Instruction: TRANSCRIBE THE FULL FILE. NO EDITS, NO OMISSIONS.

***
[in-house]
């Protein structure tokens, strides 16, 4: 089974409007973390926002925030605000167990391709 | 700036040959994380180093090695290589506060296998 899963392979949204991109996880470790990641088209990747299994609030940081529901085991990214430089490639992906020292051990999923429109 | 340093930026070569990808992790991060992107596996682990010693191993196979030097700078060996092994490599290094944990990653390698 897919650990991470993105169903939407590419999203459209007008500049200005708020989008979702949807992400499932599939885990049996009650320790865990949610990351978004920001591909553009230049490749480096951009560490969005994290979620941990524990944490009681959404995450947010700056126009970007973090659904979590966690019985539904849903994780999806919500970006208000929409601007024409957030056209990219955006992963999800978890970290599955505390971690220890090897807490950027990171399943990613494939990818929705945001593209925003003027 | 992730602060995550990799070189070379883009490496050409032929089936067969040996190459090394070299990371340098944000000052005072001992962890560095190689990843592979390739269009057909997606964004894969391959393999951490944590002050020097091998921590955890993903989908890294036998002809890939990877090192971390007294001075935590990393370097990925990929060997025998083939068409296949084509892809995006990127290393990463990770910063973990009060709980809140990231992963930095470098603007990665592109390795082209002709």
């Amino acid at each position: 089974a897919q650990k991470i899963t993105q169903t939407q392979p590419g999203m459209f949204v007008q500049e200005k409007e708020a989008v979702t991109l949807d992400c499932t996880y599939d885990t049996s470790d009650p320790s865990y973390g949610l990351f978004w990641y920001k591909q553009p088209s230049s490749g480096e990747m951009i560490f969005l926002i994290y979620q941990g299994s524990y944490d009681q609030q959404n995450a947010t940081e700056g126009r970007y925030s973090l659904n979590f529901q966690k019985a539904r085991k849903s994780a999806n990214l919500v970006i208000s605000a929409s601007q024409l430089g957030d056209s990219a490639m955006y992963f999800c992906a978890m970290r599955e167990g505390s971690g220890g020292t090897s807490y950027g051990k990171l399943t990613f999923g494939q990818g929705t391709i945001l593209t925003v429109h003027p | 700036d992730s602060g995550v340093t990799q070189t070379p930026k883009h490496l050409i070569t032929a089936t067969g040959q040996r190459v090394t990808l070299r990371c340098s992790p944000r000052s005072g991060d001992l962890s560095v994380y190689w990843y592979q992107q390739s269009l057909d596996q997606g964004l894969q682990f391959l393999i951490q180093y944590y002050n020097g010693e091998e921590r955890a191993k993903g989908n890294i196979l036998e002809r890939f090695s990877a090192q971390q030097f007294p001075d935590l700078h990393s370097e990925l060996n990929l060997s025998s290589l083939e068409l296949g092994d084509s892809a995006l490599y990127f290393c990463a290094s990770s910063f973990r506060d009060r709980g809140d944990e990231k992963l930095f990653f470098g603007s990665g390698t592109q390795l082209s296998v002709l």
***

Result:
[in-house]
């Protein structure tokens, strides 16, 4: 089974409007973390926002925030605000167990391709 | 700036040959994380180093090695290589506060296998 899963392979949204991109996880470790990641088209990747299994609030940081529901085991990214430089490639992906020292051990999923429109 | 340093930026070569990808992790991060992107596996682990010693191993196979030097700078060996092994490599290094944990990653390698 897919650990991470993105169903939407590419999203459209007008500049200005708020989008979702949807992400499932599939885990049996009650320790865990949610990351978004920001591909553009230049490749480096951009560490969005994290979620941990524990944490009681959404995450947010700056126009970007973090659904979590966690019985539904849903994780999806919500970006208000929409601007024409957030056209990219955006992963999800978890970290599955505390971690220890090897807490950027990171399943990613494939990818929705945001593209925003003027 | 992730602060995550990799070189070379883009490496050409032929089936067969040996190459090394070299990371340098944000000052005072001992962890560095190689990843592979390739269009057909997606964004894969391959393999951490944590002050020097091998921590955890993903989908890294036998002809890939990877090192971390007294001075935590990393370097990925990929060997025998083939068409296949084509892809995006990127290393990463990770910063973990009060709980809140990231992963930095470098603007990665592109390795082209002709």
């Amino acid at each position: 089974a897919q650990k991470i899963t993105q169903t939407q392979p590419g999203m459209f949204v007008q500049e200005k409007e708020a989008v979702t991109l949807d992400c499932t996880y599939d885990t049996s470790d009650p320790s865990y973390g949610l990351f978004w990641y920001k591909q553009p088209s230049s490749g480096e990747m951009i560490f969005l926002i994290y979620q941990g299994s524990y944490d009681q609030q959404n995450a947010t940081e700056g126009r970007y925030s973090l659904n979590f529901q966690k019985a539904r085991k849903s994780a999806n990214l919500v970006i208000s605000a929409s601007q024409l430089g957030d056209s990219a490639m955006y992963f999800c992906a978890m970290r599955e167990g505390s971690g220890g020292t090897s807490y950027g051990k990171l399943t990613f999923g494939q990818g929705t391709i945001l593209t925003v429109h003027p | 700036d992730s602060g995550v340093t990799q070189t070379p930026k883009h490496l050409i070569t032929a089936t067969g040959q040996r190459v090394t990808l070299r990371c340098s992790p944000r000052s005072g991060d001992l962890s560095v994380y190689w990843y592979q992107q390739s269009l057909d596996q997606g964004l894969q682990f391959l393999i951490q180093y944590y002050n020097g010693e091998e921590r955890a191993k993903g989908n890294i196979l036998e002809r890939f090695s990877a090192q971390q030097f007294p001075d935590l700078h990393s370097e990925l060996n990929l060997s025998s290589l083939e068409l296949g092994d084509s892809a995006l490599y990127f290393c990463a290094s990770s910063f973990r506060d009060r709980g809140d944990e990231k992963l930095f990653f470098g603007s990665g390698t592109q390795l082209s296998v002709l």